I just watched the first episode of Preachers of L.A. and felt this was the perfect opportunity to discuss the wealth & prosperity of pastor/preachers.
Some of the richest men in history were from the Bible. King Solomon is considered to be the richest man that ever walked the earth (read 2 Chronicles 9) who preceded his own father King David (1 Chronicles 29) who was also a very, very rich man of God. And everyone knows the story of Job who was the greatest man in the land and lost all of his wealth only to be rewarded with double his wealth when he chose not to curse God (Job 42:10-17). Sure, there are many examples of paupers & beggars in the Bible but since God has no respect of persons this means that those in the body of Christ can be either be sick or healthy, have an easy life or a difficult one, or can be very poor or very rich.
The television show Preachers of L.A. highlights the lives of 6 preachers in the greater Los Angeles area. The purpose of this show is to explore the human side of these ambitious and very powerful men of faith. Many people may not agree with the “celebrity” status that these preachers have and feel like they may be exploiting the gospel by flaunting their fancy cars, tailored suits and lavish houses. But as Ron Gibson, one of the preachers on the show explains: “P. Diddy, Jay Z. They’re not the only ones who should be driving Ferraris and living in nice houses.” And he’s right.
Why should athletes and musicians be the only ones that can get rich & live a lavish lifestyle? As I’ve already mentioned, there were many rich men in the Bible so why should that change in today’s times? Instead of fatted oxen, silver & gold and exotic spices, today preachers can drive Bentley’s and make use of private jets. Don’t private jets help people travel faster? Wouldn’t a preacher be able to reach more people if he didn’t have to spend more time at the airport or on an airplane? Why do people think that the men of God should live a lowly or even “common” lifestyle? Is it because Jesus practiced humility so anyone who preaches His word must automatically live a humble lifestyle as well? Or is it because people feel like if there are church members who are struggling their pastor should be forced to donate their own personal wealth for the good of the church body? Well, as I wrote a little earlier there were lots of men in the Bible who had accumulated wealth & each and every one of them were men after God’s own heart. Yes Jesus himself lived a very modest lifestyle but he never called us to live in the same way. Other people in the Bible may have lived like that (like Paul), but he does not say that we ALL must live like that. Following Jesus means believing in Him and drawing others to Christ, not wearing a robe and sandals all day long. Do you see what I’m saying? Bear in mind, not all preachers are rich. There are some very poor pastors out there. But if all preachers were poor no one would want to be members of their churches. People would surely think, “If this pastor can barely pay his own bills then I don’t want to follow the same God that he’s preaching about.” Besides, giving money away to people in the church who need help doesn’t necessarily fix their money problems. You know the saying, “Give a man a fish and you feed him for a day; teach a man to fish and you feed him for a lifetime.” Should there be programs in place to help those that need it? Absolutely! Should there be other community outreach programs through the church? Absolutely! But does that mean it all has to come out of the pastor’s pockets? Absolutely not! A pastor’s job is not to donate all of the money that he has earned, it’s to win souls for Christ and lead the people of God.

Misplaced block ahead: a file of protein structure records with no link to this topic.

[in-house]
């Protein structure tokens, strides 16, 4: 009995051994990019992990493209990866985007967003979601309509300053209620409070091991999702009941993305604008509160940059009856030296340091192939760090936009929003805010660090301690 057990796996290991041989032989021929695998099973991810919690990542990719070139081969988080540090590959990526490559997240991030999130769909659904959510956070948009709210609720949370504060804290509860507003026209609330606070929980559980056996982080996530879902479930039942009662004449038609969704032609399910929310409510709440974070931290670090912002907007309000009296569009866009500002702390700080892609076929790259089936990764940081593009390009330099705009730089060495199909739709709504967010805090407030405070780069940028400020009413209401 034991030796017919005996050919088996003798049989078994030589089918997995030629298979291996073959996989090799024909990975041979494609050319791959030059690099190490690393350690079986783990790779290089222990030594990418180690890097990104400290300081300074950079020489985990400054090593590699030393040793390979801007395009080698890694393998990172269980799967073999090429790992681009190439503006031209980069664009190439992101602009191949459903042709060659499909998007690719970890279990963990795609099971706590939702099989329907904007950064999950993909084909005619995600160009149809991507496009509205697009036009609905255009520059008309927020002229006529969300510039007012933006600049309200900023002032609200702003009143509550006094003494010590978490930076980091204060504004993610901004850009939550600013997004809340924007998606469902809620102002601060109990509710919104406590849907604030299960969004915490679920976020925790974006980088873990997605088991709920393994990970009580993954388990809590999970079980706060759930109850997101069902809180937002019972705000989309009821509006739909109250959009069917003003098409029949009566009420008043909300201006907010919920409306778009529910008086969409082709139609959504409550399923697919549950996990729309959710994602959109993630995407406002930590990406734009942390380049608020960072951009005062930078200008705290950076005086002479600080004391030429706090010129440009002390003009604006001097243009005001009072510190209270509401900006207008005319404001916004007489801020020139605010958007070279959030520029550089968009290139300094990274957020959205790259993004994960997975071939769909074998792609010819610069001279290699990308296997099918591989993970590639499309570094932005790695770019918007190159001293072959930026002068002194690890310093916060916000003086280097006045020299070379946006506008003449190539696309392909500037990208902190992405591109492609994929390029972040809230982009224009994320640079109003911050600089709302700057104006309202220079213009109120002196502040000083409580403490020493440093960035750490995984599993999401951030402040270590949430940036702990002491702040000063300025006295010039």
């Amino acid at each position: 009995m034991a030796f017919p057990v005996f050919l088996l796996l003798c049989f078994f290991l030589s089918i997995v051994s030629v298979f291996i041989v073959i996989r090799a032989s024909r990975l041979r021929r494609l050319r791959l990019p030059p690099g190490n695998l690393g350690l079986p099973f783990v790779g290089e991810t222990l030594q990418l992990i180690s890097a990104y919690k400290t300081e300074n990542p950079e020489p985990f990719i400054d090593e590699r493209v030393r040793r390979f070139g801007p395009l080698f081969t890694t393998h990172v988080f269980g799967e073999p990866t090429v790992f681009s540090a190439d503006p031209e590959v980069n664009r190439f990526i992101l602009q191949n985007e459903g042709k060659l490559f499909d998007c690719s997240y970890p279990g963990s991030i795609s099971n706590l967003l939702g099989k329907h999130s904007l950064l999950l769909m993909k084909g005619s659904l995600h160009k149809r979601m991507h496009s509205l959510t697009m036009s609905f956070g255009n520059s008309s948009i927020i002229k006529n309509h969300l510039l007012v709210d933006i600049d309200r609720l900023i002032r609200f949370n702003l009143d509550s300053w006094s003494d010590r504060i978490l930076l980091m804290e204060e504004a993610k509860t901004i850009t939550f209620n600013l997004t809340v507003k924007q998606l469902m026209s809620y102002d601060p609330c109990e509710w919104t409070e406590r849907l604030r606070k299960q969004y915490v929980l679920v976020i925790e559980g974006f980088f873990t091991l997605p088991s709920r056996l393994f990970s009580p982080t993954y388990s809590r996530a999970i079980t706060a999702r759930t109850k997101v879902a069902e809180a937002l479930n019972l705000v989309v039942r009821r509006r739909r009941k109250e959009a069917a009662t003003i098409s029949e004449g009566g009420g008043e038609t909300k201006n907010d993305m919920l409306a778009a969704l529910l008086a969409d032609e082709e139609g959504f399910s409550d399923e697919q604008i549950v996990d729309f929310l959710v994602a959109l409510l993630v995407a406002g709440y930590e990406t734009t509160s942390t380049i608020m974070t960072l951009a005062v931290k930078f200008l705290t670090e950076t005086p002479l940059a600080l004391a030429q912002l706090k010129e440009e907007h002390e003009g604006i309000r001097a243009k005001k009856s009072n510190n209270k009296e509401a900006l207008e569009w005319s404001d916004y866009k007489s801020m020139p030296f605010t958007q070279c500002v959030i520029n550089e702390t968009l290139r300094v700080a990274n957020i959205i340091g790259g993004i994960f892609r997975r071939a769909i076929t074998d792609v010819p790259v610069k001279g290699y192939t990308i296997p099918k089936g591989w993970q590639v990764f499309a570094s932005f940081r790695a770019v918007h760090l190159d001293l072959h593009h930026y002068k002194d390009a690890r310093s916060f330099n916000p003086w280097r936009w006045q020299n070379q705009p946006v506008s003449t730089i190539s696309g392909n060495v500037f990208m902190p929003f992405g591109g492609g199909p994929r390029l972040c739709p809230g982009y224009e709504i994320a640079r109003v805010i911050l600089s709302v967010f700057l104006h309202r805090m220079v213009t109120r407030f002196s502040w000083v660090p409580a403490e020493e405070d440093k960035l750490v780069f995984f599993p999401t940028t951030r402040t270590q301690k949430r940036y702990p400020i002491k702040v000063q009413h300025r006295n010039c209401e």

There are many scriptures in the Bible that speak about money, greed, wealth and prosperity. Matthew 6:24 states “No one can serve two masters. Either he will hate the one and love the other, or he will be devoted to the one and despise the other. You cannot serve both God and Money.” This means that there should only be one focus in our lives and that should be Jesus Christ, not money. In other words, we may work to get money but we work for Jesus Christ. Making money is good but it should not be our main focus. People are probably most familiar with I Timothy 6:10 where it tells us “For the love of money is a root of all kinds of evil.” Notice the verse says the love of money is the root of evil – which is very different than saying having money it the root of evil. Although Paul proclaimed not to want anything for preaching the gospel of Christ, in 1 Corinthians 9 he clearly says that “In the same way, the Lord has commanded that those who preach the gospel should receive their living from the gospel.” Could there be any clearer statement supporting the idea that a pastor can indeed be paid for his ministerial work?
The concept of mega churches is not exclusive to the African American community either. There have been faith leaders all the way from Martin Luther in the 1500’s to present day Joel Osteen who have led droves of people to Jesus Christ. While all mega-preachers may not flaunt their wealth, they certainly have plenty of it. But contrary to popular belief, the majority of their amassed wealth does not come from their actual church salary. Most preachers at the “mega” level make their real money by writing books, traveling and receiving honorariums from speaking engagements. Just look at church leaders like Rick Warren, Paula White or TD Jakes. In many cases the pastor is the largest financial supporter of his own church, often donating much of his earnings back into the church that he’s leading. So no, preachers are not taking money out of the pockets of their own church members for their own financial gain.